The Malden Historical Museum was founded in 1955 by Mary Kochtitzky, who began collecting historical information and articles from area residents. The museum began in one room in the back of the Malden Library which was founded by her sister Elise Kochtitzky Byrd. Many antiques were donated to the museum for display and soon the meager space available was overwhelmed with a wide variety of items to display. A number of displays were set up at the museum for visitors to view and those displays were changed often by rotating them with items in storage. The museum continued to grow and was a favorite spot for visitors, especially school children who came individually and in groups.


In 1980 Floyd and Vera Brown donated their home at 201 North Beckwith Street to the museum. Following extensive renovation, the Malden Historical Museum opened its doors at its new home in 1983 where it is still located today. Thanks to the generosity and support of the citizens of Malden, the museum has been able to continue its purpose of preserving the history of the area. The museum receives no financial assistance from the city, state or national governments and is solely funded by memberships, memorials and donations. Over the years, the museum has seen visitors from 23 states and four foreign countries as well as many from within Missouri. A number of school classes, youth organizations and other groups have also toured the facility.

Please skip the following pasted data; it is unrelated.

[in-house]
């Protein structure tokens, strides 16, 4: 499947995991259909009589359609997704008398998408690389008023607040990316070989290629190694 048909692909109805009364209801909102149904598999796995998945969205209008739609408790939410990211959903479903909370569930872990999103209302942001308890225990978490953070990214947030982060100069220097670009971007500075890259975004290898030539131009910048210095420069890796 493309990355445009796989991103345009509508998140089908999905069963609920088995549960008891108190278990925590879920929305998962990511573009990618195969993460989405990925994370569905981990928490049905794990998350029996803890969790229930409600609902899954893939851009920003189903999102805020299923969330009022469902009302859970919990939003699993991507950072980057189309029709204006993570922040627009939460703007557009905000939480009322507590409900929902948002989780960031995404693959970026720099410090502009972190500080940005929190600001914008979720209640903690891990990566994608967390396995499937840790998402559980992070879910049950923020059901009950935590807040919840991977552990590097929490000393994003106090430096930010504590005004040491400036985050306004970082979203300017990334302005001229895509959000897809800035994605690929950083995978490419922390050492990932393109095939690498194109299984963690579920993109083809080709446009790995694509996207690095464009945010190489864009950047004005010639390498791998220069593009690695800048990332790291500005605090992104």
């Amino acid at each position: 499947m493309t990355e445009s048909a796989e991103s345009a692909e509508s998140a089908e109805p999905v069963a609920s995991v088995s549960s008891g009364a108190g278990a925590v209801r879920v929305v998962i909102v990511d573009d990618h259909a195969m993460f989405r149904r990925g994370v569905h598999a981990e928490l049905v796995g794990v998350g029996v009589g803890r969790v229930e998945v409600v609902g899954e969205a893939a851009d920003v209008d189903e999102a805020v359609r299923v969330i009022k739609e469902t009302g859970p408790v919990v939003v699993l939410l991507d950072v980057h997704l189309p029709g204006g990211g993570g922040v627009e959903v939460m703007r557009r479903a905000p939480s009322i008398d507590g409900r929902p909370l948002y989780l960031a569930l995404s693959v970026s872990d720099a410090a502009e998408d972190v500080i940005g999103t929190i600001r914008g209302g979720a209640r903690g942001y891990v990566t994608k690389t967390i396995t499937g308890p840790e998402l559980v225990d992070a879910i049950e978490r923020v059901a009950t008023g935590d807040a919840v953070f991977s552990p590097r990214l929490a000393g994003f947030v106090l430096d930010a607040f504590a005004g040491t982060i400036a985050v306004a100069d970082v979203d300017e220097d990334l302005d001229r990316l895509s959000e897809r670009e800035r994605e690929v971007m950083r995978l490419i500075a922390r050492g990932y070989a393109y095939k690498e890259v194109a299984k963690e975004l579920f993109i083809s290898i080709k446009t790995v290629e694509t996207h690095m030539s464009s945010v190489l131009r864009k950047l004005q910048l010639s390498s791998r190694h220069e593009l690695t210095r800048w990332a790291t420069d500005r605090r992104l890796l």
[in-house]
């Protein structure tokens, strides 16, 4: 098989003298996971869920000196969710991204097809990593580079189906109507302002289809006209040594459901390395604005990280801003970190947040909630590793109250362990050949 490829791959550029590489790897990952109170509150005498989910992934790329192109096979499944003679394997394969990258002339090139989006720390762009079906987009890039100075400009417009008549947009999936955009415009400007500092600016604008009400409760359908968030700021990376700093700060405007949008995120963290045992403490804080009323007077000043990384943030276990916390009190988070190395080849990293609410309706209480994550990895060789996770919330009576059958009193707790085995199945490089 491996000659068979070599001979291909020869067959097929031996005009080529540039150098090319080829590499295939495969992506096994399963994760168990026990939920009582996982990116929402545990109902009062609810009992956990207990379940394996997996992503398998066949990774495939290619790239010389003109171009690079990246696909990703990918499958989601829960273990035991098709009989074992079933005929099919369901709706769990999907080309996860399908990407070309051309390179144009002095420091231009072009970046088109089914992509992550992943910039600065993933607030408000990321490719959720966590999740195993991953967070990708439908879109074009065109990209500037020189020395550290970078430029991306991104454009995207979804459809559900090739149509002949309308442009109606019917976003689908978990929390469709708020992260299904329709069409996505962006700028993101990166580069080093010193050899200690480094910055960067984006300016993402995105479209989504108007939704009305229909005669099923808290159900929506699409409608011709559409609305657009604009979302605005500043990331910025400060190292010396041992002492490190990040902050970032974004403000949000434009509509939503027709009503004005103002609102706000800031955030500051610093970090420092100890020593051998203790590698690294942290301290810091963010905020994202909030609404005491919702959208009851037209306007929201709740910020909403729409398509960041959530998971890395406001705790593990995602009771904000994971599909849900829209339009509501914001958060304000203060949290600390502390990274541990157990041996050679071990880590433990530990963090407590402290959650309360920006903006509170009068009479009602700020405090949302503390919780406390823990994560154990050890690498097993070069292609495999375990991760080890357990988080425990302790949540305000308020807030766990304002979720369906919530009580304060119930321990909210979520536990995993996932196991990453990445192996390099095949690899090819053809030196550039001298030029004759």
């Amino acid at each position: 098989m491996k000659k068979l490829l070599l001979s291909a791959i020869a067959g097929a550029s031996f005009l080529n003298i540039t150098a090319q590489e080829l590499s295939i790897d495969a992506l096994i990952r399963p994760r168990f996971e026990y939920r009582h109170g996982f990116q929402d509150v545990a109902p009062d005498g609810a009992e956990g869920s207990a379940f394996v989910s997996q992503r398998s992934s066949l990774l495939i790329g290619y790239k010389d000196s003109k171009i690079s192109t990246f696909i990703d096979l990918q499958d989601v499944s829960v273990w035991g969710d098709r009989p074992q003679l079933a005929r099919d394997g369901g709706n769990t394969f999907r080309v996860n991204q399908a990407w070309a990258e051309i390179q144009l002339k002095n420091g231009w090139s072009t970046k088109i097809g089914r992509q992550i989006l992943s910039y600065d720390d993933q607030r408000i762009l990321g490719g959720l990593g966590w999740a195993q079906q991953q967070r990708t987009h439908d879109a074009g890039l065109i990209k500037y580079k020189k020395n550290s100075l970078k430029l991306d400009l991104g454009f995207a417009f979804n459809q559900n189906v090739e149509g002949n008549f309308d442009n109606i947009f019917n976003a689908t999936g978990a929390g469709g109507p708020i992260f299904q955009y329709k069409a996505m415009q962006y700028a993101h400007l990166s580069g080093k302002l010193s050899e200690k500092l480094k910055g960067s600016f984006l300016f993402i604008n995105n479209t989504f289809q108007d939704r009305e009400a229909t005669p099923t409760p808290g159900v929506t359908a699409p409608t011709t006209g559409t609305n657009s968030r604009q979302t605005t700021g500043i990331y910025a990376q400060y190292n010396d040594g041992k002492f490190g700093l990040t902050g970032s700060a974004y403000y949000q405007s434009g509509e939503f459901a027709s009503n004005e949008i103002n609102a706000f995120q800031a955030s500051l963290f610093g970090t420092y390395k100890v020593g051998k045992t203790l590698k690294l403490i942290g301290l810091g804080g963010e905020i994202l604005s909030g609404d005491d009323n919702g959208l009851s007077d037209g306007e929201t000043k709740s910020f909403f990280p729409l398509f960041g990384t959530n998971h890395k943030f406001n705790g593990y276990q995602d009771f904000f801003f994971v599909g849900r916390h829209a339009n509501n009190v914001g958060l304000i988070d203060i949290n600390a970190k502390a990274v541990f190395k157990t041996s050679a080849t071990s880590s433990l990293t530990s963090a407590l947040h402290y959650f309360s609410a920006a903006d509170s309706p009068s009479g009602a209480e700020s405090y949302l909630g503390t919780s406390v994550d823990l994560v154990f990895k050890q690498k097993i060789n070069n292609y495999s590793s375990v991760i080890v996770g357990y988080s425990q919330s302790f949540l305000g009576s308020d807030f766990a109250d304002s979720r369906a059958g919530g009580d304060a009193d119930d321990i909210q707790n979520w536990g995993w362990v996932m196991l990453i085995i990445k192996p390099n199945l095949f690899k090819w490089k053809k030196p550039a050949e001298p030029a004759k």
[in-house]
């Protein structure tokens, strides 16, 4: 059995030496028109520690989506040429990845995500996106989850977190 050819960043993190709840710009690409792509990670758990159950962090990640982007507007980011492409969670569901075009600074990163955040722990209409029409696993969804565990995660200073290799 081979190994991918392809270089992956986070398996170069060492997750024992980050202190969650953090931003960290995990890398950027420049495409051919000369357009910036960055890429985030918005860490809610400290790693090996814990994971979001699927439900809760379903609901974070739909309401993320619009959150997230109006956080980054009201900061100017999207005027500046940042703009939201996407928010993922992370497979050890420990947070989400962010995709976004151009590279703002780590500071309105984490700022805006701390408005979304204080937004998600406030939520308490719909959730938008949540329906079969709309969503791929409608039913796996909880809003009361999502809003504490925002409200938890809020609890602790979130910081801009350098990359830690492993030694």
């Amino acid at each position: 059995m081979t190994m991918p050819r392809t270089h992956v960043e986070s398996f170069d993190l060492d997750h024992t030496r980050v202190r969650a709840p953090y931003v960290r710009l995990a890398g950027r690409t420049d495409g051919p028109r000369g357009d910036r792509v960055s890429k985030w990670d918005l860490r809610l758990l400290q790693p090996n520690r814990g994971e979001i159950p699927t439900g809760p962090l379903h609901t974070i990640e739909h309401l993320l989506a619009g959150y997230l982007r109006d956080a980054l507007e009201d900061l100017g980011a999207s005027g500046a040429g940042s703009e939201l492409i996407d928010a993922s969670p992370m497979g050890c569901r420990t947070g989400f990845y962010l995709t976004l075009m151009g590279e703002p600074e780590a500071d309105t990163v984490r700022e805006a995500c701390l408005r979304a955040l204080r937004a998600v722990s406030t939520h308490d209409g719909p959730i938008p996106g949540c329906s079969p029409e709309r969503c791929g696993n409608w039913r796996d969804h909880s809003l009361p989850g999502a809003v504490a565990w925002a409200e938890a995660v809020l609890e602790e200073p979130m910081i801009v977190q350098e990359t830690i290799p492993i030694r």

Many special exhibits have been on display, including the "Back to the 40s and 50s," "Easter Bonnets," "History of Malden Schools," and "Barn Again." Don't miss the "Archival Room" where the store of histories, oral tapes, maps and pictures is steadily increasing. All are being gathered into one room for easy access and preservation.


The Museum is open to the public on Wednesdays and Saturdays from 1:30 until 4:30 each day and special viewing's may be scheduled by calling 276-5008 during open hours or by email. You may also call Sue Bostic at 276-5663 to make arrangements.


     The Malden Historical Museum is staffed by Elizabeth Haskins and  Sue Bostic, along with many volunteers and is operated under the auspices of a Board of Trustees.


The Board of Trustees deeply appreciates your support and urges you to become a member. With a donation of $100 or more, names of your choice may be placed on the "In Memorial" and the "Special Recognition" plaques.

David Black



Steven L. Johnson



Kathy Burrow



Randy Burrow


Charles Dierks


 Stokes Howell

Honorary Director


Roger East

Honorary Director


Sue Bostic